The smart bulb / smart switch dilemma: smartening up a dumb wall switch

by snm, December 9th, 2017

How to make a “dumb” wall switch into a smart switch. We all have switches on our walls, such as these:

Wall switch

which controls power to an AC wall outlet.

As a new user of home automation, I plugged a lamp with a smart light bulb into this switched outlet. This creates a problem: when the dumb light switch is off, you can’t turn on the smart bulb. Obviously, because the switch cuts the power. But it is annoying because I would have to whip out my smartphone whenever I want to turn on/off the lights! Despite the ability to change bulb color etc. remotely e.g. via smart speakers or smartphones, installing this smart bulb was a step backwards.

This isn’t an unknown problem, and there are possible solutions on the market. Smart light switches? But they are $25-45 and are installed into the wall, replacing the dumb switch. Very invasive, not to mention costly. My landlord probably won’t appreciate ripping out her switches. I wanted to use my existing wall switch, efficiently. Hence this blog post. I’ll be using an ESP8266 WeMos D1 mini purchased from Aliexpress for a couple bucks (varies about $2-5 + shipping), with two spare USB chargers and a few small inexpensive miscellaneous electronic components. Here’s the behavior before, which sucks:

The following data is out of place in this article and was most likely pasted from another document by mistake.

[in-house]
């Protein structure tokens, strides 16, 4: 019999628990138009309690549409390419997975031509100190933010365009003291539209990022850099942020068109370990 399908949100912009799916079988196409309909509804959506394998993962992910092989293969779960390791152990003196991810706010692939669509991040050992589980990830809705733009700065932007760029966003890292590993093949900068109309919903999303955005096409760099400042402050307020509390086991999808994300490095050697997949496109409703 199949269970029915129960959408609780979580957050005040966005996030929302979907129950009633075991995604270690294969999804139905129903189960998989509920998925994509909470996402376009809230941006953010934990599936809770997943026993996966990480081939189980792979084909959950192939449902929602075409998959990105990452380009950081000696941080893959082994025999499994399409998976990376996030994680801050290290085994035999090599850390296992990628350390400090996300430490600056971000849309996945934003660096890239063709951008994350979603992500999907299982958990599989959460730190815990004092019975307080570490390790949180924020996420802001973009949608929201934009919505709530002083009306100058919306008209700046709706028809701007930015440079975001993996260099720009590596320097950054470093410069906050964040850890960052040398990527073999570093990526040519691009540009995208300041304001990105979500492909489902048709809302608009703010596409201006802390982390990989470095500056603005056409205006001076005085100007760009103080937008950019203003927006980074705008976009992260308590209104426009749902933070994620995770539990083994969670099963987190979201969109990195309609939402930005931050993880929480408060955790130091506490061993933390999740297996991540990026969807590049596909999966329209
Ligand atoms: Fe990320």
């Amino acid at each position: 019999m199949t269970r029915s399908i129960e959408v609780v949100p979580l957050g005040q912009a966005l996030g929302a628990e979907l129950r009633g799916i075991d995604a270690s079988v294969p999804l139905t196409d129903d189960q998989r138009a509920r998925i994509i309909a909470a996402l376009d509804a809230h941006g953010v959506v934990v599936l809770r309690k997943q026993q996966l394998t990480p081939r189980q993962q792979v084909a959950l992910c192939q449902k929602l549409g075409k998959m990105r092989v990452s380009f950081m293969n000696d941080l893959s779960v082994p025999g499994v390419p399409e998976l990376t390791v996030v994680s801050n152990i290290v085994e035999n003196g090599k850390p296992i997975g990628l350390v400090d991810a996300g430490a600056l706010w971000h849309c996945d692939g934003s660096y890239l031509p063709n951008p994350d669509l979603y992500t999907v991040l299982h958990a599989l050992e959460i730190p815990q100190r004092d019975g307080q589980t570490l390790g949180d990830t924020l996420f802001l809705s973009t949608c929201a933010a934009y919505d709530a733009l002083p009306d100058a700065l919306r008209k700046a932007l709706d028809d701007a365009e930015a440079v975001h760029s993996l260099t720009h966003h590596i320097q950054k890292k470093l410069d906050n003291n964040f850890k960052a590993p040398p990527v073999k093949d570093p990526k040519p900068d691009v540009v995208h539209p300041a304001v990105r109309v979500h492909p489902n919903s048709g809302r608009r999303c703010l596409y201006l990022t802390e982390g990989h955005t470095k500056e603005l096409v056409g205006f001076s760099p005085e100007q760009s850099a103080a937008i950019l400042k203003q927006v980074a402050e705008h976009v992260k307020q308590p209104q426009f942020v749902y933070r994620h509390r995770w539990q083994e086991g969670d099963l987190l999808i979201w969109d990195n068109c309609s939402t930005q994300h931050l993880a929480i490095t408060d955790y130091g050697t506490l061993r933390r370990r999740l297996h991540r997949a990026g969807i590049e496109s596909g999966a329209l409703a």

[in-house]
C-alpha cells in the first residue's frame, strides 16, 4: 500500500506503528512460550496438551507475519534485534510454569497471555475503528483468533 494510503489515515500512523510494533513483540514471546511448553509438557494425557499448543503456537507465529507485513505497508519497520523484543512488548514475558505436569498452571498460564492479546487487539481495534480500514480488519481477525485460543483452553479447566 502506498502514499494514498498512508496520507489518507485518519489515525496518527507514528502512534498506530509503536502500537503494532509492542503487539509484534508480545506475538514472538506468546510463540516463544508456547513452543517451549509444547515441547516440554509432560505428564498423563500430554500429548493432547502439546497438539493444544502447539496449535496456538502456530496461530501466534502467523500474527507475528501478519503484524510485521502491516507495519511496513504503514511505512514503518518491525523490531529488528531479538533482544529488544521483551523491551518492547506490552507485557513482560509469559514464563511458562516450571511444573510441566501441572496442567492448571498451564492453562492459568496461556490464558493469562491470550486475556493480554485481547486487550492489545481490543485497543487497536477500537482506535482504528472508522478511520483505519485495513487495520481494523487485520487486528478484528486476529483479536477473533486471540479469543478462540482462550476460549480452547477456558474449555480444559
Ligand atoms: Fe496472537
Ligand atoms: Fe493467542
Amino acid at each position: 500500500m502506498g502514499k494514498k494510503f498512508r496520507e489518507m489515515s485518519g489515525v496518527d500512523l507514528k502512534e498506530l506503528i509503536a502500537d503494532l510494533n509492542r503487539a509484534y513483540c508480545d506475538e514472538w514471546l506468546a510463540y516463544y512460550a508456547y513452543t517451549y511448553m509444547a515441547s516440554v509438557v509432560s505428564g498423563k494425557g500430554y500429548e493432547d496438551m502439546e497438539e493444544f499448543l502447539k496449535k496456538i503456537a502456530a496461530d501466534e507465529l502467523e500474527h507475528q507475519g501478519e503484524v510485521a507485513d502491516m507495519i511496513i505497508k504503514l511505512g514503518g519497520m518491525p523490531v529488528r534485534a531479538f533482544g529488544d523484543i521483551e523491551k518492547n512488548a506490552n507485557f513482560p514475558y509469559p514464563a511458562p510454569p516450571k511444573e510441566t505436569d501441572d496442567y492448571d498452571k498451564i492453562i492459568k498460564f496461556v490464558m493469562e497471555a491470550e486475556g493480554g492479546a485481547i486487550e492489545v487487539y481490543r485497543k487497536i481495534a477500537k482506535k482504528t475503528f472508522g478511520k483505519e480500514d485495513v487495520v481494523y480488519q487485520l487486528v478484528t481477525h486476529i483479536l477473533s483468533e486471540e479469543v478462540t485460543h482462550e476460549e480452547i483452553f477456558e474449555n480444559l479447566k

State Desired Result Action Needed
Lamp on Turn off Flip switch or use app
Lamp off Turn on If the switch was on: flip it twice (off then on) or use the app
If the switch was off: flip the switch, you can’t use the app

Behavior after implementing the “smartened up” device for the dumb switch, it all just works:

State Desired Result Action Needed
Lamp on Turn off Flip switch or use app
Lamp off Turn on Flip switch or use app

This I believe achieves the best of both worlds. If you only use a smart bulb with a dumb switch, then the problems above arise. If you only use a smart switch, then you lose the ability to control the color of the bulb, and have to change out or alter your wall switches. By using a smart bulb and dumb light switch plus this device we’ll build soon, both these problems are solved.

Design overview